As we celebrate Mothers’ Day today, we’d like to take this chance to truly show how truly wonderful motherhood is. It is often said that mothers have a certain “maternal instinct” and how magical the bond is that mother and child(ren) share. While we all agree that this mother-child born happens naturally, there is an actual scientific explanation for why maternal instincts exists and it boils down to cells.
Of course, it’s not quite as simple and what happens is that during pregnancy, some of the foetus’ cells cross over from the placenta into the mother’s body. This process is called microchimerism and normally, the foetus’ cells which crosses over are ‘cleaned’ up by the mother’s body once the baby is born but they often remain in the mother’s body, eventually becoming part of the mother’s body.
This phenomenon isn’t so weird among mammals; in fact, it’s been around since the first placental mammals roamed the earth. It was first discovered in humans several decades ago when a DNA report showed male cells inside of a woman’s bloodstream. The discovery caused an uproar, but they were unable to make further research due to a lack of technology at the time.
All of that has changed now. Thanks to deep-sequencing, researchers can go through a person’s DNA by exploring their genomes individually, allowing them to take a closer look at each gene that makes them.
Genes associated with immunity stand out in particular as they are unique to every person, thus making it easier to figure out who they belongs to.
However, this hasn’t stopped scientists’, such as Dr Amy Boddy and her team, curiosity in wanting to know why microchrimerism happens and how it can affect women who give birth.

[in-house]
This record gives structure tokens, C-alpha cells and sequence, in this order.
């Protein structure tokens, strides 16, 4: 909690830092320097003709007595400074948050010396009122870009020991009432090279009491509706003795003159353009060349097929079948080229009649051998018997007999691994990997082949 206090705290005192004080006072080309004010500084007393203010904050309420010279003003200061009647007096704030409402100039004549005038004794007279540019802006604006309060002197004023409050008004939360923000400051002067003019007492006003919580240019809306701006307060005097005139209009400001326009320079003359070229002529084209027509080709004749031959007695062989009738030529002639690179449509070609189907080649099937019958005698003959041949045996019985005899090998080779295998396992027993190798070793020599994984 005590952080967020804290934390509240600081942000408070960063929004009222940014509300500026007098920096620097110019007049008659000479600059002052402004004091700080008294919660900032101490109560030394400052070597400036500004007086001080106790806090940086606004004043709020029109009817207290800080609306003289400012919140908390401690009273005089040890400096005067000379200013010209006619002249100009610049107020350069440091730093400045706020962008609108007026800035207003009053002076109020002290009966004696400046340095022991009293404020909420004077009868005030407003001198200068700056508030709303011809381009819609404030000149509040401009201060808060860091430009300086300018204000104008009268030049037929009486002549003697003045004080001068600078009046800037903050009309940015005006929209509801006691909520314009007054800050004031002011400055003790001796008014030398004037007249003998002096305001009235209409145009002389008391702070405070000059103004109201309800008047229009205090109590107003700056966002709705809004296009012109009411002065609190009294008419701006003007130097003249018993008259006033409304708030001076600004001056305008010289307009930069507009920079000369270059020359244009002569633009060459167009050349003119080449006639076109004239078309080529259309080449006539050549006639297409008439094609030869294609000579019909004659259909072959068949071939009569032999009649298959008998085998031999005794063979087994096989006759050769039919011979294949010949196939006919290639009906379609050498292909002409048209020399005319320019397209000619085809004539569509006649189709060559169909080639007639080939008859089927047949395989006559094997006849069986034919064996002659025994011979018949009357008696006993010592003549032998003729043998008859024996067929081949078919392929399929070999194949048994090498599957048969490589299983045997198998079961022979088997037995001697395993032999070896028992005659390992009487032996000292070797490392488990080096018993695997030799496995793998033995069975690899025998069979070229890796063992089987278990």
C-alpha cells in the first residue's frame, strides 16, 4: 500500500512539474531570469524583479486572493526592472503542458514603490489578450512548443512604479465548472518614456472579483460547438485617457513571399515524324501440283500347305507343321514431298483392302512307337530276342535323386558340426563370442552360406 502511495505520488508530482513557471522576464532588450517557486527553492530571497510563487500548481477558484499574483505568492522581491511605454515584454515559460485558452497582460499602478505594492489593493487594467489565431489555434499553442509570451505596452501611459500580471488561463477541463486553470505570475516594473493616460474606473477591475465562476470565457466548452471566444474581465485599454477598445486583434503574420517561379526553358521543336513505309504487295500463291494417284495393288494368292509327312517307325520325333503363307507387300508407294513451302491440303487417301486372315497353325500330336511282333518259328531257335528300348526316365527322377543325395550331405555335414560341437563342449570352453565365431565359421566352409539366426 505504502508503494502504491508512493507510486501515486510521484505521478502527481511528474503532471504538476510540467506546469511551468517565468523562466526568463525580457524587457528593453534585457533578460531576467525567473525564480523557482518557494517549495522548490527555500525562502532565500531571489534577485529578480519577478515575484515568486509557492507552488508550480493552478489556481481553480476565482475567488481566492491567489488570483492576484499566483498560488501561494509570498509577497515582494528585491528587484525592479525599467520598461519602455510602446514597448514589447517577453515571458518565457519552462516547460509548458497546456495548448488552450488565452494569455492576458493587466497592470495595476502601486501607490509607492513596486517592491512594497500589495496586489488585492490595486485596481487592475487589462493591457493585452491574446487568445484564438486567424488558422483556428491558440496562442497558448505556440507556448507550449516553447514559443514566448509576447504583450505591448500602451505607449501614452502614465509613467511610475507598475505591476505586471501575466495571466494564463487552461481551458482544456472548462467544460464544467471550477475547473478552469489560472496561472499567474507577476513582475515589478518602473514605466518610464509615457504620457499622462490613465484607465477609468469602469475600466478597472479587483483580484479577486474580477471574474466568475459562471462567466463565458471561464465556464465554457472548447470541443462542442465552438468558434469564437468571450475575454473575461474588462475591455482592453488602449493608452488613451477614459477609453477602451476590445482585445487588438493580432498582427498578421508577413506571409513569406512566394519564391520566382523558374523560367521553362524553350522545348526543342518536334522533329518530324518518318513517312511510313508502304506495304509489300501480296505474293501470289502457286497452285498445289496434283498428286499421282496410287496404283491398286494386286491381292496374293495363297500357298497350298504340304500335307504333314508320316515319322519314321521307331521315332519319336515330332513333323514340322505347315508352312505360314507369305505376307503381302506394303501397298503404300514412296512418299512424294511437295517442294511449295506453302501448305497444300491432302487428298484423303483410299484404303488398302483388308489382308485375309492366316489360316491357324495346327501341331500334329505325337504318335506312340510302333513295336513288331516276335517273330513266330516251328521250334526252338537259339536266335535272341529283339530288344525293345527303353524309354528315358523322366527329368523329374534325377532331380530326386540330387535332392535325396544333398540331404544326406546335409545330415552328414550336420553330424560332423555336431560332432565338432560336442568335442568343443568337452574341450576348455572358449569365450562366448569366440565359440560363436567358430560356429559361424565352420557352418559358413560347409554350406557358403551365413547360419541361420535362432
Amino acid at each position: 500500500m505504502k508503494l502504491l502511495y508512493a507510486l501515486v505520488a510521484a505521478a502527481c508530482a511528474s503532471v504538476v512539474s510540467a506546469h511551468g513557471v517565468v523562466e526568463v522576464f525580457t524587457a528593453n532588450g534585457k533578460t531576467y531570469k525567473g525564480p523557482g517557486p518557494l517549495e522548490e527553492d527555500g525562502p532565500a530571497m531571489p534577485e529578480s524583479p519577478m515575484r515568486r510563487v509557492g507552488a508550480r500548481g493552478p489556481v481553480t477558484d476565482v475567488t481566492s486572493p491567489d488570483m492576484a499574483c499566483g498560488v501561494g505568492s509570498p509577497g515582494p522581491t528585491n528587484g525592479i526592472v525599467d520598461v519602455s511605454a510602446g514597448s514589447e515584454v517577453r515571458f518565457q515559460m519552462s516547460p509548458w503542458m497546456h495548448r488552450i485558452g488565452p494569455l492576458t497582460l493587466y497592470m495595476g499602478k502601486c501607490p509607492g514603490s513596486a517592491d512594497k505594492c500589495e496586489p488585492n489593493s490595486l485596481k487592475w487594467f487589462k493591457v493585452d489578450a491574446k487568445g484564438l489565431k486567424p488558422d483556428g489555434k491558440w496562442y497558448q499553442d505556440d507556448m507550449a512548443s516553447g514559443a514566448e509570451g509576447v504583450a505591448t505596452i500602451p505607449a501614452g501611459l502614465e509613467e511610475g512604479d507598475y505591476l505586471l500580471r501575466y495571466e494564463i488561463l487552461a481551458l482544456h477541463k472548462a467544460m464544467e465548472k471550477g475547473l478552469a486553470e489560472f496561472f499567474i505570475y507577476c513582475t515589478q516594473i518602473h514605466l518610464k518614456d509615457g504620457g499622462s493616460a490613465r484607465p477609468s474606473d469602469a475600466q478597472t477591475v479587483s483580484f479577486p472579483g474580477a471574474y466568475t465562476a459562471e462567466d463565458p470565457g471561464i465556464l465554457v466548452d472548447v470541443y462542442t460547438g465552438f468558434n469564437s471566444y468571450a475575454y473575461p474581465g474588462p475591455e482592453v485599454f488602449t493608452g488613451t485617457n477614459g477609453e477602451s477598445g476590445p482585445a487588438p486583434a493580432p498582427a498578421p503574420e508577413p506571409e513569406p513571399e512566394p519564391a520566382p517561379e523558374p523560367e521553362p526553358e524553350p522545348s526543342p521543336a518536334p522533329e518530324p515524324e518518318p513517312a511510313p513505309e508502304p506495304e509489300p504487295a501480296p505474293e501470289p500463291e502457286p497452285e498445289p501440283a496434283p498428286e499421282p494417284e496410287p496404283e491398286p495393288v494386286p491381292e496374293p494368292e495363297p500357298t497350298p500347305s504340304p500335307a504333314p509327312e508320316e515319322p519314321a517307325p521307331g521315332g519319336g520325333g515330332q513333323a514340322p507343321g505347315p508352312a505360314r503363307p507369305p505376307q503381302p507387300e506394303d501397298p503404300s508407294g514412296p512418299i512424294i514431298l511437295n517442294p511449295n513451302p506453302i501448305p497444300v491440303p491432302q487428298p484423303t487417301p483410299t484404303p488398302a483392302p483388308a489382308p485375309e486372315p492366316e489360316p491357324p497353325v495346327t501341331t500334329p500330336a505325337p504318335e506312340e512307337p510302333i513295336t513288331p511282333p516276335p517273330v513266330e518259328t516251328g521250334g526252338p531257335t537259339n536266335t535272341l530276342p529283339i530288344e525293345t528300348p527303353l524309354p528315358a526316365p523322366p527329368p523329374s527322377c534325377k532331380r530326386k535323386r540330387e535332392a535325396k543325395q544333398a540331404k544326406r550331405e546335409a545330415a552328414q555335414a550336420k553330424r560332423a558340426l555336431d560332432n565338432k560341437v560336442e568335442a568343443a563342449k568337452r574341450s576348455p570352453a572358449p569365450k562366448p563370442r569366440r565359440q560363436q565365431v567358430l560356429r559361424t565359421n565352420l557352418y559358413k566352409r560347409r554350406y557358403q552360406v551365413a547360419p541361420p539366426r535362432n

Boddy explains that the reason for microchimerism comes when foetal cells from the baby can cross the placenta and enter the mother’s bloodstream. These foetal cells act like stem cells and are thus able to take on shelter among other tissues and can even take up that fabric’s form with the help of chemical cues. However, it’s still hard to tell why these processes happen in the first place.
There have been many effects listed when it comes to microchimerism. For example, a study on mice showed how foetal cells lodged in mammary glands can help improve the flow and quality of breast milk or how they can assist the mother’s healing mechanism.
There are still many aspects of it that biologists want to investigate, however, chief among them how a mother who has undergone multiple pregnancies can be affected and how it affects the babies as well.
David Haig, an evolutionary biologist at Harvard University talks of the possibility that foetal cells from past pregnancies could influence the rate in which a mother can get pregnant again, they could even hinder other babies’ growth or delay their birth.
That’s not all, while some good things come out of microchimerism, scientists have also noted the adverse effects that can come from it. Chief among them is the fact that foetal cells can act in a similar way to cancer cells, meaning that they can increase the likelihood of developing some form of cancer.
Scientists are also trying to figure out exactly where foetal cells allocate once they enter the body. Scientists believe that aside from the breasts, these foetal cells can also enter the thyroid, which will then affect metabolism and thus, transfer more heat to the baby and the brain, which could potentially influence the attachment that a mother has to her children.
That is probably why a lot of mothers say that they often feel like their children are still part of them even after having given birth!
While all this is still in the midst of medical research, what does not change is how amazing pregnancy and motherhood are. We are grateful and thankful to all mothers and would once more like to wish them a Happy Mothers’ Day!
Photo Credits: Babble, Safety Kart, Forbes